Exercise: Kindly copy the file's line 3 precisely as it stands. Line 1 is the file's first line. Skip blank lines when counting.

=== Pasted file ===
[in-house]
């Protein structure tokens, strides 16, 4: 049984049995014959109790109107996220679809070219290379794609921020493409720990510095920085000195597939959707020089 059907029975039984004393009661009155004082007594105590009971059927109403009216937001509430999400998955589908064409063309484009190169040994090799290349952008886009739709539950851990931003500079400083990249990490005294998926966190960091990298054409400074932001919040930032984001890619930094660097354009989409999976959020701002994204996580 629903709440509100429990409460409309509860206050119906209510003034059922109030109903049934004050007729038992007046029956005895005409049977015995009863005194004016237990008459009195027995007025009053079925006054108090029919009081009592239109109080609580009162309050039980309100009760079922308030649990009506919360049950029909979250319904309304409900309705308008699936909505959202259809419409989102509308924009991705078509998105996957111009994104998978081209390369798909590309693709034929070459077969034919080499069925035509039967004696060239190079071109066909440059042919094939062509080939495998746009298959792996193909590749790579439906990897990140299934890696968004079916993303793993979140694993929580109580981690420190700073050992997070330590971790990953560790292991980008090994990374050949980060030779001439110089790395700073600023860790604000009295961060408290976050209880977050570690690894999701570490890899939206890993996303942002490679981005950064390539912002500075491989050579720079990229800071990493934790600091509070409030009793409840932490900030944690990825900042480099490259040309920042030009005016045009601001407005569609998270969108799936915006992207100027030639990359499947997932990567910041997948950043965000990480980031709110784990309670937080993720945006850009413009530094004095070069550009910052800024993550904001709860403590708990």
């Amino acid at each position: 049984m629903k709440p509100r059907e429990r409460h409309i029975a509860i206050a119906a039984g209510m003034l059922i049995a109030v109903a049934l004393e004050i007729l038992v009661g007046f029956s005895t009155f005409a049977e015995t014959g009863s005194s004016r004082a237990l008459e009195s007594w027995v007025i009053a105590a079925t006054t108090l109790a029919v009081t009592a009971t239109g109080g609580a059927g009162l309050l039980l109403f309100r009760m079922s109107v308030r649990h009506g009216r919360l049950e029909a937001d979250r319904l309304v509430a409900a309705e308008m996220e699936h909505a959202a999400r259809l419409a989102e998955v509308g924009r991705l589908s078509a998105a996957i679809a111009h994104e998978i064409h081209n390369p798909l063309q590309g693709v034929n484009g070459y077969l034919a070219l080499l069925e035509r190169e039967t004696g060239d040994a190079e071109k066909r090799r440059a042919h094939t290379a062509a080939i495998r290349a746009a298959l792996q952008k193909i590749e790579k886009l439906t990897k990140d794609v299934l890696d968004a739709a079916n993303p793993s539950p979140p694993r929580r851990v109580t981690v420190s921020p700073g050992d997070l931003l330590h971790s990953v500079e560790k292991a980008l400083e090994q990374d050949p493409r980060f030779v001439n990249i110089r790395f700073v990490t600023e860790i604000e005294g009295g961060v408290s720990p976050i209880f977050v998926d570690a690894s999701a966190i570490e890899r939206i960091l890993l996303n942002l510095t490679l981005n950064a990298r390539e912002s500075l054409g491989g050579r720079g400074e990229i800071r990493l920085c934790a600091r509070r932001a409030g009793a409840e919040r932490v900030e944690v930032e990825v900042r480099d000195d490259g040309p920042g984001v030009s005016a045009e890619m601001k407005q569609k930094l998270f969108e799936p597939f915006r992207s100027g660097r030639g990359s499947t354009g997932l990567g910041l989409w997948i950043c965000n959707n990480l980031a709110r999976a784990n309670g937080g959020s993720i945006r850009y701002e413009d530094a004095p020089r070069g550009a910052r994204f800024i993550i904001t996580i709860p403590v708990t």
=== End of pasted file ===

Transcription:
């Amino acid at each position: 049984m629903k709440p509100r059907e429990r409460h409309i029975a509860i206050a119906a039984g209510m003034l059922i049995a109030v109903a049934l004393e004050i007729l038992v009661g007046f029956s005895t009155f005409a049977e015995t014959g009863s005194s004016r004082a237990l008459e009195s007594w027995v007025i009053a105590a079925t006054t108090l109790a029919v009081t009592a009971t239109g109080g609580a059927g009162l309050l039980l109403f309100r009760m079922s109107v308030r649990h009506g009216r919360l049950e029909a937001d979250r319904l309304v509430a409900a309705e308008m996220e699936h909505a959202a999400r259809l419409a989102e998955v509308g924009r991705l589908s078509a998105a996957i679809a111009h994104e998978i064409h081209n390369p798909l063309q590309g693709v034929n484009g070459y077969l034919a070219l080499l069925e035509r190169e039967t004696g060239d040994a190079e071109k066909r090799r440059a042919h094939t290379a062509a080939i495998r290349a746009a298959l792996q952008k193909i590749e790579k886009l439906t990897k990140d794609v299934l890696d968004a739709a079916n993303p793993s539950p979140p694993r929580r851990v109580t981690v420190s921020p700073g050992d997070l931003l330590h971790s990953v500079e560790k292991a980008l400083e090994q990374d050949p493409r980060f030779v001439n990249i110089r790395f700073v990490t600023e860790i604000e005294g009295g961060v408290s720990p976050i209880f977050v998926d570690a690894s999701a966190i570490e890899r939206i960091l890993l996303n942002l510095t490679l981005n950064a990298r390539e912002s500075l054409g491989g050579r720079g400074e990229i800071r990493l920085c934790a600091r509070r932001a409030g009793a409840e919040r932490v900030e944690v930032e990825v900042r480099d000195d490259g040309p920042g984001v030009s005016a045009e890619m601001k407005q569609k930094l998270f969108e799936p597939f915006r992207s100027g660097r030639g990359s499947t354009g997932l990567g910041l989409w997948i950043c965000n959707n990480l980031a709110r999976a784990n309670g937080g959020s993720i945006r850009y701002e413009d530094a004095p020089r070069g550009a910052r994204f800024i993550i904001t996580i709860p403590v708990t």